A newly released auDA study, Digital Lives of Australians 2024, found that 64 per cent of 1,500 surveyed consumers said they avoid some online activities due to concerns about data security, while 61 per cent would feel more comfortable about AI if there were stronger regulatory safeguards around it.

Fully 81 per cent believe companies should do more to protect customers’ personal information from cyber attacks, with 83 per cent arguing that organisations should be penalised if they fail to protect customers’ personal information.

Such penalties are being applied in some cases – Medibank copped a $250 million fine over its breach and the government recently sued Optus over its 2022 data breach after increasing the maximum fine for security lapses – yet in data breach after data breach, it is consumers who suffer the most.

Even if you tolerate the collection of data about your identity and activities, you’re unlikely to be happy about that data being published online or sold to cybercriminals eager to scam you with it – often using genAI technologies to develop highly complex, personalised phishing and scam attacks that may even utilise the voices of loved ones.

The sensitive data collected through mass data gathering is being made public time and again, with millions of Australians’ personally identifiable information (PII) compromised in the mass hacks of companies like Optus, Medibank, Dymocks, Ticketmaster, MediSecure, Dell, and countless others.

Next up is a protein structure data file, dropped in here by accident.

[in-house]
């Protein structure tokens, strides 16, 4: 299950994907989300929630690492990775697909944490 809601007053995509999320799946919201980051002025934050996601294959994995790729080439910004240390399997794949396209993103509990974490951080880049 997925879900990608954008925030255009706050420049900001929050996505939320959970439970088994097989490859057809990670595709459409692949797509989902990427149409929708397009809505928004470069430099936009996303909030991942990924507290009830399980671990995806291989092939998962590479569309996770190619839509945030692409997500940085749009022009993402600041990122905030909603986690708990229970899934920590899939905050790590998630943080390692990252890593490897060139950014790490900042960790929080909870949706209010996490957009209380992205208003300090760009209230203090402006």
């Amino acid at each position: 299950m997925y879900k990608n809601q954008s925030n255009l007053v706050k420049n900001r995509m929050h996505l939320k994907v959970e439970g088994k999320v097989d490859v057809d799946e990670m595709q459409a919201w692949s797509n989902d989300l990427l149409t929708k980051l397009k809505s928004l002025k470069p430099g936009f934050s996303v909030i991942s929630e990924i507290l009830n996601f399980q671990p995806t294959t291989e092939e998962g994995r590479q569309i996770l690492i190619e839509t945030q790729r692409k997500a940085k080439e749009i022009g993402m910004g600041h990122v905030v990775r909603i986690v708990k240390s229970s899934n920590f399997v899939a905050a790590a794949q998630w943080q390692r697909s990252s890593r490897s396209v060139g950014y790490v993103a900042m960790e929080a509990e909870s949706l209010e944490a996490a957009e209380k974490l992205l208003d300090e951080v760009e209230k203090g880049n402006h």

Add the oceans of data that companies collect about you and crossmatch from social media sites, and it has never been easier for companies, cyber criminals, and governments to find out nearly anything they want to know about you.

And while the Australian government is crawling towards a Privacy Act overhaul designed to modernise the protection of your data, in the short term we can expect more of the same, University of Sydney Law School professor Kimberlee Weatherall explained during an ACS Think Tank session.

“The Privacy Act was never designed to address the fundamental right to privacy, which is broader than just data protection,” she said.

“It was never designed to really address questions about surveillance – which is why we need recognition of a broader right to privacy where we can talk about what use of this kind of technology is reasonable.”

“We need law reform to affirm a fundamental right to privacy and start to deal with some of these questions around surveillance,” she said, “and we need to review data protection laws.

"There’s a lot of work to do.”

Read more:

Part 1: What is true anymore?

Part 2: You can no longer trust what you see or hear